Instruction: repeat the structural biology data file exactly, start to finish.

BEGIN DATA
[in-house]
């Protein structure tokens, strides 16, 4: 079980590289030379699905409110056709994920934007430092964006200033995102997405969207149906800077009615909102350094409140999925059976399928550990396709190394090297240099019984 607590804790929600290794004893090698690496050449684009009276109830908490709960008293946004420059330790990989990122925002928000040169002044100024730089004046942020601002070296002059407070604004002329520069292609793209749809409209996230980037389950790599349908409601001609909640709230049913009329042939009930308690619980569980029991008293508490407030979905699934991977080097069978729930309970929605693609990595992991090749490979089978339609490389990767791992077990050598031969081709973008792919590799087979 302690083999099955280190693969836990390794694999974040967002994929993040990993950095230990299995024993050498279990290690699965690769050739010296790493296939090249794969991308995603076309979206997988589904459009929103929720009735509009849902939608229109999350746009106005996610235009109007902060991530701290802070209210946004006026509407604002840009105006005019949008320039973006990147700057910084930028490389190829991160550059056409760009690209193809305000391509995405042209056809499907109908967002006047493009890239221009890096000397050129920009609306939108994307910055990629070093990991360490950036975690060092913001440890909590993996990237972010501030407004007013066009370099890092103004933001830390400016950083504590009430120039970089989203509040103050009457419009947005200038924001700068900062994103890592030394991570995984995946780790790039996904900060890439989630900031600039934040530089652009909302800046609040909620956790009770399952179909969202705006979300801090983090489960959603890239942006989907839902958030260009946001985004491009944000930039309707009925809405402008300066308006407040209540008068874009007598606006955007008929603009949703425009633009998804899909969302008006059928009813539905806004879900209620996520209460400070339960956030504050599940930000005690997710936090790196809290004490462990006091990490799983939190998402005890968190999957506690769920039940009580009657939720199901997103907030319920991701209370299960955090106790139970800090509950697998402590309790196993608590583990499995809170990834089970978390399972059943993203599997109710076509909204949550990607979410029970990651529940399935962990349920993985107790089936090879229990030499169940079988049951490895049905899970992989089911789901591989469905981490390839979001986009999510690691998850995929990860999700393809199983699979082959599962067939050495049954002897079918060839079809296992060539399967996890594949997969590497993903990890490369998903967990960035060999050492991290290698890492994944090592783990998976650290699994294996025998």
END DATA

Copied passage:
[in-house]
């Protein structure tokens, strides 16, 4: 079980590289030379699905409110056709994920934007430092964006200033995102997405969207149906800077009615909102350094409140999925059976399928550990396709190394090297240099019984 607590804790929600290794004893090698690496050449684009009276109830908490709960008293946004420059330790990989990122925002928000040169002044100024730089004046942020601002070296002059407070604004002329520069292609793209749809409209996230980037389950790599349908409601001609909640709230049913009329042939009930308690619980569980029991008293508490407030979905699934991977080097069978729930309970929605693609990595992991090749490979089978339609490389990767791992077990050598031969081709973008792919590799087979 302690083999099955280190693969836990390794694999974040967002994929993040990993950095230990299995024993050498279990290690699965690769050739010296790493296939090249794969991308995603076309979206997988589904459009929103929720009735509009849902939608229109999350746009106005996610235009109007902060991530701290802070209210946004006026509407604002840009105006005019949008320039973006990147700057910084930028490389190829991160550059056409760009690209193809305000391509995405042209056809499907109908967002006047493009890239221009890096000397050129920009609306939108994307910055990629070093990991360490950036975690060092913001440890909590993996990237972010501030407004007013066009370099890092103004933001830390400016950083504590009430120039970089989203509040103050009457419009947005200038924001700068900062994103890592030394991570995984995946780790790039996904900060890439989630900031600039934040530089652009909302800046609040909620956790009770399952179909969202705006979300801090983090489960959603890239942006989907839902958030260009946001985004491009944000930039309707009925809405402008300066308006407040209540008068874009007598606006955007008929603009949703425009633009998804899909969302008006059928009813539905806004879900209620996520209460400070339960956030504050599940930000005690997710936090790196809290004490462990006091990490799983939190998402005890968190999957506690769920039940009580009657939720199901997103907030319920991701209370299960955090106790139970800090509950697998402590309790196993608590583990499995809170990834089970978390399972059943993203599997109710076509909204949550990607979410029970990651529940399935962990349920993985107790089936090879229990030499169940079988049951490895049905899970992989089911789901591989469905981490390839979001986009999510690691998850995929990860999700393809199983699979082959599962067939050495049954002897079918060839079809296992060539399967996890594949997969590497993903990890490369998903967990960035060999050492991290290698890492994944090592783990998976650290699994294996025998």